Study Finds AI Feedback Improves Quality of Physician Notes

April 19, 2024
The researchers saw that using an AI tool improved the processes of determining diagnoses and making predictions.

A new study, undertaken by NYU Langone and published April 17 in NJEM Catalyst Innovations in Care Delivery, finds that AI “feedback improved the quality of physician notes written during patient visits, with better documentation improving the ability of care teams to make diagnoses and plan for patients’ future needs.”

NYU Langone has been working to train AI models to “track in dashboards how well doctors’ notes achieved the ‘5 Cs’: completeness, conciseness, contingency planning, correctness, and clinical assessment.” Now, according to this new study, notes improved by AI “resulted in an improvement in care quality across four major medical specialties: internal medicine, pediatrics, general surgery, and the intensive care unit.”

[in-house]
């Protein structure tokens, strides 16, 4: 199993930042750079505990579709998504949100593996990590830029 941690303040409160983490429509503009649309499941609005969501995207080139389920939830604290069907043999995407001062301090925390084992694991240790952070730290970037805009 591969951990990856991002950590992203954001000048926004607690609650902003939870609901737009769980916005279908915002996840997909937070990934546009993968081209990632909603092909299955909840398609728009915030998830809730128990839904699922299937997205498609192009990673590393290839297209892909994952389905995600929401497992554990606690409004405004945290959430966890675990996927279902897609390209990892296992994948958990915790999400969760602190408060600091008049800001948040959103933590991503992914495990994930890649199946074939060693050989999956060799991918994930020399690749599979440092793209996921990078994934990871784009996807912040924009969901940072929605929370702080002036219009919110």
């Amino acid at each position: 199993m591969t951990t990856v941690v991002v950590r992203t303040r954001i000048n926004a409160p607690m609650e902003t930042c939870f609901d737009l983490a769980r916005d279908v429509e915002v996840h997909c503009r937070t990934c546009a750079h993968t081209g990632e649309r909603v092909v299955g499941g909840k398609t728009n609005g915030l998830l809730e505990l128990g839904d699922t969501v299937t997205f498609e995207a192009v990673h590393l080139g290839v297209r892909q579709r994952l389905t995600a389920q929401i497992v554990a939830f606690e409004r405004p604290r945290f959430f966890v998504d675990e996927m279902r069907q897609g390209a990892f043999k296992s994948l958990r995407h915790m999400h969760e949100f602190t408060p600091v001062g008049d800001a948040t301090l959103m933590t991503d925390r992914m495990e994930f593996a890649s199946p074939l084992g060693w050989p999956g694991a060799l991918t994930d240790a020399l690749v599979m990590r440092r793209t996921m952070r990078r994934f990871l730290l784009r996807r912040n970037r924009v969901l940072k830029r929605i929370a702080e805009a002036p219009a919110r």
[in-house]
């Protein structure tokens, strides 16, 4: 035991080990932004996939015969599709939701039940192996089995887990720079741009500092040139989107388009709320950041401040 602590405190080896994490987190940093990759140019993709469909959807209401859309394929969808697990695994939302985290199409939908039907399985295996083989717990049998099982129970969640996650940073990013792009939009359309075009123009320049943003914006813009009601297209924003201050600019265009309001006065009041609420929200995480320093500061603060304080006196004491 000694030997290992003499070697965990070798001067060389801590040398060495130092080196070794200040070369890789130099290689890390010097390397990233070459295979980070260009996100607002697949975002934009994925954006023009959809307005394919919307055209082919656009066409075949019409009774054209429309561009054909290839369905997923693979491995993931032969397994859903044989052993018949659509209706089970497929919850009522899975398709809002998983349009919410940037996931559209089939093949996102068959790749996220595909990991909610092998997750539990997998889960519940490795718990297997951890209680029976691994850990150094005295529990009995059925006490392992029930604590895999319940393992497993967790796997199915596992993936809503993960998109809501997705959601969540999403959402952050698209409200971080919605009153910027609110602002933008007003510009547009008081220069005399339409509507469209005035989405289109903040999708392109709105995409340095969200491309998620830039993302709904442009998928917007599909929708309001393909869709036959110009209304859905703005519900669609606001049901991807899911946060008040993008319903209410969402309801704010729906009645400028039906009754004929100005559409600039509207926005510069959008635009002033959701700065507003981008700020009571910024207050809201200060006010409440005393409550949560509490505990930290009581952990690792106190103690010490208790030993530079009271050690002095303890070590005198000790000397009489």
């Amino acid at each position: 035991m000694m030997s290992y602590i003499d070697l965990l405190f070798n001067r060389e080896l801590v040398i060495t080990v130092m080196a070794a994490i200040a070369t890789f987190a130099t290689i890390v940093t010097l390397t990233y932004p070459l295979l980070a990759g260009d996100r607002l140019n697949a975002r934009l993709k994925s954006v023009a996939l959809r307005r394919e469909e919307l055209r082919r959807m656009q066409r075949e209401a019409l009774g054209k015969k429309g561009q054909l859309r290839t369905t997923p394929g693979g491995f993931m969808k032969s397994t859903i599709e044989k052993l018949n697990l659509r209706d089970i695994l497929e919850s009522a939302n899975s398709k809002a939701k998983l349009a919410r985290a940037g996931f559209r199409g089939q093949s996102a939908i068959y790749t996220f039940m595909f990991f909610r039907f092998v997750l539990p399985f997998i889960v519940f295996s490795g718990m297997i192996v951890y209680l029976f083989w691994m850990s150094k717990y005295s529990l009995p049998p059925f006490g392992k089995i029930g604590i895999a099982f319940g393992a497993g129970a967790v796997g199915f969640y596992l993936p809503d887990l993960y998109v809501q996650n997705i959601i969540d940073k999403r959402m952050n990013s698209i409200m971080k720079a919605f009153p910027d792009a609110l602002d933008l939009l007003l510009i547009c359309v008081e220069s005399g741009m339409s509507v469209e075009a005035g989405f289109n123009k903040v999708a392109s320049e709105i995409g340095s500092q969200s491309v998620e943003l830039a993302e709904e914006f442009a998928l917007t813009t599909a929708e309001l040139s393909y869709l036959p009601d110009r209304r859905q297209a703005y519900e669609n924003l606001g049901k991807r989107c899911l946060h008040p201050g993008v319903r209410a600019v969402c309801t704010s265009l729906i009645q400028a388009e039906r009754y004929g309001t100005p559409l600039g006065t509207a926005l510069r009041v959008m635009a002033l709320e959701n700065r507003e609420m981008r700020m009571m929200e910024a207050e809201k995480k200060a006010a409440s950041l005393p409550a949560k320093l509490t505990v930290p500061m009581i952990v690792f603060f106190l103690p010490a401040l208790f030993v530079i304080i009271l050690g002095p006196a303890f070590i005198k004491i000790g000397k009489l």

The study found “improvements across the specialties of up to 45 percent in note-based clinical assessments (that is, determining diagnoses) and reasoning (making predictions when diagnoses are unknown). In addition, contingency planning to address patients’ future needs saw improvements of up to 34 percent.”

In addition to these efforts, NYU Langone worked with generative AI chatbots like GPT-4 to “read physician notes and make suggestions.” The case study showed that “large language models [like GPT-4] could provide a method for assessing the 5Cs across medical specialties without specialized training in each.”

A side effect of more widespread electronic health record adoption is that “physician clinical notes are now four times longer on average in the United States than in other countries,” which can make it harder for clinicians to understand diagnoses provided by other clinicians.

Each of the four medical specialties in the study “achieved the institutional goal, which was that more than 75 percent of inpatient history and physical exams and consult notes were being completed using standardized workflows that drove compliance with quality metrics.”